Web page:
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Economies 2015, 3(4), 161-185; doi:10.3390/economies3040161

Effects of Primary, Secondary and Tertiary Education on Conflict Intensity in Africa

Department of Economics, Stellenbosch University, Cape Town, 7602, South Africa
Academic Editor: Nishith Prakash
Received: 2 August 2015 / Revised: 24 September 2015 / Accepted: 30 September 2015 / Published: 9 October 2015
(This article belongs to the Special Issue The Role of Education and Health in Economic Development)
View Full-Text   |   Download PDF [302 KB, uploaded 9 October 2015]

Abstract

This study investigates the impact of different schooling dimensions (primary, secondary and tertiary) on the intensity of intra-state conflicts in 25 African states during the period 1989–2008. It uses fixed-effects and Generalized Methods of Moments (GMM) estimators in an annualized panel data framework. Parameter estimates suggest the following (1) primary schooling broadly mitigates conflicts in Africa. However, in environments with high natural resource rents, it could ignite conflicts; (2) there is evidence, although not overwhelming, that secondary schooling potentially drives conflicts in Africa. There is also evidence that urbanization potentially drives conflicts in Africa. However, although secondary schooling and urbanization potentially drives conflicts, in environments where secondary schooling (urbanization) is high, urbanization (secondary schooling) mitigates conflicts; (3) there is no evidence of a strong direct positive impact of tertiary education on conflicts and conditioning on tertiary schooling, income inequality potentially drives conflicts in African states. However, in contexts where income inequality (tertiary schooling) is high, tertiary schooling (inequality) mitigates conflict. Two important policy implications follow from this study. First, in contexts where income inequality is high (for instance, in South Africa), governments should strive to foster tertiary education in order to reduce conflict. Second, where urbanization rates are high, they should foster both secondary and tertiary education. This study contributes to existing knowledge by clearly demonstrating the utility of distinguishing between different educational dimensions and the contexts wherein they matter for conflict mitigation in Africa. View Full-Text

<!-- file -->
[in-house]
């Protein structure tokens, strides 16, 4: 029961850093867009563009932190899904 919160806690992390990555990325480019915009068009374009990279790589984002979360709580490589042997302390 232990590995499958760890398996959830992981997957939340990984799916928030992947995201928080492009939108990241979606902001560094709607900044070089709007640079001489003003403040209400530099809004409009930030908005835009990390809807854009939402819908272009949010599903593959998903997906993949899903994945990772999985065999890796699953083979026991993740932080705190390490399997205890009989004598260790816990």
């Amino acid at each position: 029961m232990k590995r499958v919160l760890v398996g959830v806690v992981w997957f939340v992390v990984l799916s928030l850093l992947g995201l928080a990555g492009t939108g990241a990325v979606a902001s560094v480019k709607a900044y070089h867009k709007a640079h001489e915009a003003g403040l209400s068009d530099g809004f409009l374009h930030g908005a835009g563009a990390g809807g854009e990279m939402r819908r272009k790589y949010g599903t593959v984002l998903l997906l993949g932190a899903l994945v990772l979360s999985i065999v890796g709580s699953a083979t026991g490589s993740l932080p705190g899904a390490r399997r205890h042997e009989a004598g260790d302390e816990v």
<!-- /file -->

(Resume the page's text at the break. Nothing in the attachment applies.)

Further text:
Keywords: school education; conflict; economic development; Africa school education; conflict; economic development; Africa
This is an open access article distributed under the Creative Commons Attribution License which permits unrestricted use, distribution, and reproduction in any medium, provided the original work is properly cited. (CC BY 4.0).

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Agbor, J.A. Effects of Primary, Secondary and Tertiary Education on Conflict Intensity in Africa. Economies 2015, 3, 161-185.

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